Bahrain: How Tanzanians can help

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Re: Bahrain: How Tanzanians can help

Postby abuali » 15 May 2011, 03:01

While researching on how local Tanzanian media has dealt with Bahrain, I found an article on the Citizen website:

Bahrain media play role in tension after violent protests Send to a friend
Monday, 09 May 2011 11:08
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Bahraini media have played a central role in a crackdown on Shi'ite Muslims following the suppression of pro-democracy protests that threatened the Sunni monarchy's grip on power, analysts say.

Since the crackdown began in March, the pro-government media have depicted the protesters as violent, driven by Shi'ite sectarian designs to disenfranchise Sunni Muslims and encouraged by Shi'ite power Iran, the bete noire of Gulf Arab rulers.

Mohamed Abdel Dayem of the Committee to Protect Journalists said the media coverage had been "inflammatory", though it did not go as far as open incitement to violence.

"The rhetorical and editorial lines of state and pro-government media has certainly been inflammatory, no doubt about it," he said, pointing to editorials, cartoons and news reports in print, radio and television.

A prominent Bahraini journalist who declined to be named for fear of arrest said pro-government newspapers had engaged in a witchhunt against Shi'ites working for major firms.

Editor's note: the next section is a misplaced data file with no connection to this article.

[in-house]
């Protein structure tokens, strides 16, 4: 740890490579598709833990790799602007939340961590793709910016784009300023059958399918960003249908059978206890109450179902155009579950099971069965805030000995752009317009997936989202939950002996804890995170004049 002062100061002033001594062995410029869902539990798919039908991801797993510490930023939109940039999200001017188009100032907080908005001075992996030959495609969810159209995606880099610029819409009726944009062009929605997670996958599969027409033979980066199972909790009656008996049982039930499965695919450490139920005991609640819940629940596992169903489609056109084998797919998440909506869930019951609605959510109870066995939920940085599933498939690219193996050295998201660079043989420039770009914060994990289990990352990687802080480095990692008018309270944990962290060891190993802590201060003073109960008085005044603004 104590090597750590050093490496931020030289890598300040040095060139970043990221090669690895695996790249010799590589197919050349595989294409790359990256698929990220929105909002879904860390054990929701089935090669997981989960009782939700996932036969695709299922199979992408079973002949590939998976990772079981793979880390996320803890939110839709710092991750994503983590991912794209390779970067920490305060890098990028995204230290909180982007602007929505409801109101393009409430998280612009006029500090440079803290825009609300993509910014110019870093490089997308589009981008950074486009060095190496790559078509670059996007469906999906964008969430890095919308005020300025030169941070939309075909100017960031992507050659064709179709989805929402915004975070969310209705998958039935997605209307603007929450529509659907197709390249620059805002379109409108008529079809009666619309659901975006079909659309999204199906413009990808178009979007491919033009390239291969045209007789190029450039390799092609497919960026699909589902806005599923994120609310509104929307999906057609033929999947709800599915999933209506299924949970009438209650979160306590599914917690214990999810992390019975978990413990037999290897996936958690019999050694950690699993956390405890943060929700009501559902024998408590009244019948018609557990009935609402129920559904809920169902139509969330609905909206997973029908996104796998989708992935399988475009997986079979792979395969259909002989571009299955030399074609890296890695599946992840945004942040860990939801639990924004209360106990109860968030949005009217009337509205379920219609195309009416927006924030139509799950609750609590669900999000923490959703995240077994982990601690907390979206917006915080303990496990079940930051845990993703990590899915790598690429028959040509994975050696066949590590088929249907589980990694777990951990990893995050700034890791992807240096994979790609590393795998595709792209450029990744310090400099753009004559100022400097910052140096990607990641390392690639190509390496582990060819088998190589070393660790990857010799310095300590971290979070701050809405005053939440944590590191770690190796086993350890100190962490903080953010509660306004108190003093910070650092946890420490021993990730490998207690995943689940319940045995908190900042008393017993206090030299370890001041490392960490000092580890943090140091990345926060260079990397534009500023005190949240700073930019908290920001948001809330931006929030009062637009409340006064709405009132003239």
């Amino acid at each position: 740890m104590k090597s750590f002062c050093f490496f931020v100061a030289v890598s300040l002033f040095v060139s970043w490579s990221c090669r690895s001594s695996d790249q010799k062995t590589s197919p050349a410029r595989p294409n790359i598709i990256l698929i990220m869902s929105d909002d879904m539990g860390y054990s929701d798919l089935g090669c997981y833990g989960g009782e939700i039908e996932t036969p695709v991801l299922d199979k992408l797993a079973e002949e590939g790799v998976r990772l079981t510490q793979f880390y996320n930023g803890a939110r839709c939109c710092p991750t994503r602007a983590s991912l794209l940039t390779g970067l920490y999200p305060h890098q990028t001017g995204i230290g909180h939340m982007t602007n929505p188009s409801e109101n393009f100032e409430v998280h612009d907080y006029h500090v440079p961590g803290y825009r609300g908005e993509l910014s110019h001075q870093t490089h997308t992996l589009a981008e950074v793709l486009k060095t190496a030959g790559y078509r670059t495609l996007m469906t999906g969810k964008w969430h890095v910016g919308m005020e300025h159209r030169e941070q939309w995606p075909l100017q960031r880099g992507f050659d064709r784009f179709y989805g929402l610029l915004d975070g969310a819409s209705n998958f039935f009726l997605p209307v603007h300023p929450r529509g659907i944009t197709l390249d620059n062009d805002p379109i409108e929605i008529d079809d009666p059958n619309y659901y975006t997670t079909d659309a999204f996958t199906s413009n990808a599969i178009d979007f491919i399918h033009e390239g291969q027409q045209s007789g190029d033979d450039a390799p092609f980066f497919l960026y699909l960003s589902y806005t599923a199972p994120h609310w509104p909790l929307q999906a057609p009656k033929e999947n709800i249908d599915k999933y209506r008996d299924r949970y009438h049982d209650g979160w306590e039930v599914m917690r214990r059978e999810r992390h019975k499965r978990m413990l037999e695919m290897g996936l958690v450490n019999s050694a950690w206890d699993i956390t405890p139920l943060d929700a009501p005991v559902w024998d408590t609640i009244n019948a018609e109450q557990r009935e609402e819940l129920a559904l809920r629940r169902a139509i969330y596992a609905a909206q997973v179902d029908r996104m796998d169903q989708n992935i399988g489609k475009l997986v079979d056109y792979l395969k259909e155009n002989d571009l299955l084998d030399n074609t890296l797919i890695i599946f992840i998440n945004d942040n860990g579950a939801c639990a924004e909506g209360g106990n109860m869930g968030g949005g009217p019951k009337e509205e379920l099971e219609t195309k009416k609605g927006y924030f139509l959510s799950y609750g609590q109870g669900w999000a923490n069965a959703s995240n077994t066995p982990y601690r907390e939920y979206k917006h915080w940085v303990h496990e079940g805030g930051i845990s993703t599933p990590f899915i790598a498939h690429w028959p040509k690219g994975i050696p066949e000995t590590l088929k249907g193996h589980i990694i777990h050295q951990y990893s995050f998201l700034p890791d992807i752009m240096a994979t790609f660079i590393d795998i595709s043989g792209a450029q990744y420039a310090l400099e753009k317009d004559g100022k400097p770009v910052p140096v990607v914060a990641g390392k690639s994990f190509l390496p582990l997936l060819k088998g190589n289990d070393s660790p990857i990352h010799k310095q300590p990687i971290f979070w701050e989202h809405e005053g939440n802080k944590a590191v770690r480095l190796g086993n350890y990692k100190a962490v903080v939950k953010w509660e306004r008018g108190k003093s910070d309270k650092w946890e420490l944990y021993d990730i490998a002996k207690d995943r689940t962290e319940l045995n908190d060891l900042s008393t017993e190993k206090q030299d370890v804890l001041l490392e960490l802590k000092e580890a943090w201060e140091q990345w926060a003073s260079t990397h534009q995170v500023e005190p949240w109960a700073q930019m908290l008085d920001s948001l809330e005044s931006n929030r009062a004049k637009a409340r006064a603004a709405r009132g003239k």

"They write commentaries that hatemonger openly or between the lines. They are going sector by sector, company by company, ministry by ministry and removing people," he said.

One columnist in al-Watan -- the leading pro-government daily, owned by a royal family member -- turned his attention in a recent article to state-owned Bahrain Petroleum Co. (BAPCO).

"The main seat of sectarianism in BAPCO is a certain official who refuses to employ the people of Bahrain in order to take over the firm and turn it into something like an Iranian firm," wrote Hesham al-Zayani on April 22, in language that appeared to suggest Shi'ites are not true Bahrainis.

"There must be a fundamental strong change today that reaches all symbols of sectarianism and cleanses BAPCO," Zayani wrote, phraseology that Shi'ites said was a cue for action.

Turki Al-Rasheed, a Saudi columnist who once organised monitoring of Bahraini elections, said the authorities were using the media to cast a mass movement for legitimate democratic rights in sectarian clothing.

"It's a policy of diverting attention. It will only work for a weeks or months. Sooner or later they (activists) will march again and there will be wider civil disobedience," he said.

The country's Shi'ite majority complain of discrimination in housing and jobs as well as a demographic war, with authorities granting Bahraini nationality to Sunni Muslims from other Arab countries and Pakistan.

But the media discussion has presented the Sunnis as victims of "traitors" who are not true Bahrainis. Some Shi'ite groups called openly for replacing the monarchy with a republic and some of the youth protesters supported that demand. A pro-government Facebook group on Bahrain called "Together we will expose the traitors" posted pictures last week of demonstrations, enlarging their faces to ease identification.